Ackermans and Sealand collaboration

Published: FY2023

A collaborative ecosystem creates bags from used Ackermans marketing material

Within the field of sustainability, the focus tends to be on the environmental and human impact of a business’s supply chain, in particular the product journey, from the materials used to produce it to the production process, storage, and transportation.

Yet, it is also important to look at all the physical elements of the business environment built around the products, such as marketing materials, which can be easy to overlook.

For a retailer such as Pepkor’s clothing retailer, Ackermans, this includes promotional materials made from paper and, more significantly, poly twill, a type of textile weave used to produce in-store marketing material that the customer would usually see behind the cash desk at till points and in the shop windows.

Produced by a key strategic partner, poly twill promotional materials tend to be installed twice a year – summer and winter – as part of the seasonal change of the look and feel of each store. In addition, materials are also produced when a new store opens or for specific promotions.

In the past, at the end of a specific season or promotion, these materials would be removed and discarded and, in most instances, end up going to a landfill.

Ackermans, having recognised the impact of this on the environment, had been looking for a recycling solution.

While the appetite for eliminating this type of waste is traditionally high, the biggest challenge has always been the reverse logistics of getting the materials out of the stores that are spread across the country and back to the producer’s premises.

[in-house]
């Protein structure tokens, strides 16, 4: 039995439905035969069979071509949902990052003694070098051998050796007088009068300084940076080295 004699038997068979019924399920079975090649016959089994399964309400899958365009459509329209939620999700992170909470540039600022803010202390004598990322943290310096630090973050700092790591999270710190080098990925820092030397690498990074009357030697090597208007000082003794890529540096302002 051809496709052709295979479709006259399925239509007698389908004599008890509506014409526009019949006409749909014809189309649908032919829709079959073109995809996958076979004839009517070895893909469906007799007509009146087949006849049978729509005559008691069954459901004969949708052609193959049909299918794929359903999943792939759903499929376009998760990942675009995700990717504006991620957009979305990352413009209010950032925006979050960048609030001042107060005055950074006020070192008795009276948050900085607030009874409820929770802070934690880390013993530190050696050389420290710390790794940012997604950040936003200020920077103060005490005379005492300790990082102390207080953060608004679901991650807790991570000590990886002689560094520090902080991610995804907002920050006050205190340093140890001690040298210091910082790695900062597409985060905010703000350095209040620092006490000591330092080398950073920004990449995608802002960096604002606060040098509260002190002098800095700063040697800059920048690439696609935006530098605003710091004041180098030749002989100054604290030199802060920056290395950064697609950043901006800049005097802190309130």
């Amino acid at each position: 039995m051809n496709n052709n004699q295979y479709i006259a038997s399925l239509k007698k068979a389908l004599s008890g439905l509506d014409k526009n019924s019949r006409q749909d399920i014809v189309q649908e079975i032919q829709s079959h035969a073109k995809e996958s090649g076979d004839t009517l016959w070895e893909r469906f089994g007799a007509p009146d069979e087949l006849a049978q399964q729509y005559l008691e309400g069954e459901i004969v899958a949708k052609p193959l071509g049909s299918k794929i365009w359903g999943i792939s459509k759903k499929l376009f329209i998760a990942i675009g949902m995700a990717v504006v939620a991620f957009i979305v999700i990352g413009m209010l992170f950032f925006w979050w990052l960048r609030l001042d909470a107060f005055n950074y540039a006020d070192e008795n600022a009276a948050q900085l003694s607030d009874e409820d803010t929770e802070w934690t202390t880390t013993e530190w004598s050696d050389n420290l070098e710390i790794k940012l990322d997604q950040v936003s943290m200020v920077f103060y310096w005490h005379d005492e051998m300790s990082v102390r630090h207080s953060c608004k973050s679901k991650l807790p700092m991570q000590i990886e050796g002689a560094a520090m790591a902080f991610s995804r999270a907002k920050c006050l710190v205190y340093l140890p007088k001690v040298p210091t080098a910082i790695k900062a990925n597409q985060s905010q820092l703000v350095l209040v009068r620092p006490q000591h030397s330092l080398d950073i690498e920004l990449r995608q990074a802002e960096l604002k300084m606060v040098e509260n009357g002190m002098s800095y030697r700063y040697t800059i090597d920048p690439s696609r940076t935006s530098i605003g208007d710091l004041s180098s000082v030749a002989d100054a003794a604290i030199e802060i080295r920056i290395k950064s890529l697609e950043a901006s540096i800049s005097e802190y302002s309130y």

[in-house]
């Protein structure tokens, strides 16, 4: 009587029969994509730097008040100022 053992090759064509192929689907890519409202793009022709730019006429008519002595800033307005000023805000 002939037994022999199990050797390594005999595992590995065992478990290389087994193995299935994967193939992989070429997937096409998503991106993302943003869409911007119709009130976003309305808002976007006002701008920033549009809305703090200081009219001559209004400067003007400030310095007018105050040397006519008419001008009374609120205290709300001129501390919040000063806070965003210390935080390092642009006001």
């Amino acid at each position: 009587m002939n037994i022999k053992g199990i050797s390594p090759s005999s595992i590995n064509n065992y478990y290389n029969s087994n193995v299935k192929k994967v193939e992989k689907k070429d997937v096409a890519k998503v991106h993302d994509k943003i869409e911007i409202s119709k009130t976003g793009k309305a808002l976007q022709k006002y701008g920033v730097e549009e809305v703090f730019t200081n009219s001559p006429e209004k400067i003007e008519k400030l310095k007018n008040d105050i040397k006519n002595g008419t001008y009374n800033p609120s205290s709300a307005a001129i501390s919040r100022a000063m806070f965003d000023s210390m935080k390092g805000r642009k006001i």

For Ackermans, this is not an obstacle. Tapping into the muscle of the Pepkor Group, Pepkor Logistics has stepped in to transport the materials back once each store has taken them down and has prepared them for delivery to Sealand Gear, a lifestyle brand that is focused on responsibly made gear and apparel.

Sealand receives the materials at its main storage facility, where there is a specific Ackermans section. A dual process of upcycling and recycling commences. The chonk – plastic material in which the marketing material is placed – is stripped and sent to a Sealand recycling partner.

The remaining poly twill is upcycled as a raw material, given new life without being treated, and is produced into bags. This means that every bag Sealand produces is truly unique, incorporating the colours and design from the upcycled material.

Sealand employs a local team and takes pride in paying a living wage. A personal touch is added on each product, with a QR code that buyers of the bags can scan to find out who made that specific bag, for example, and even chat with them online.

Through this initiative, Ackermans was able to divert 140 kilograms of waste from landfills, enabling the production of 30 Slim Lava Laptop Bags. This resulted in a carbon emission saving of 30.1 kg CO2e and, albeit small, represents the birth of the perfect collaborative ecosystem that will continue to grow and have a positive, sustainable impact on the environment.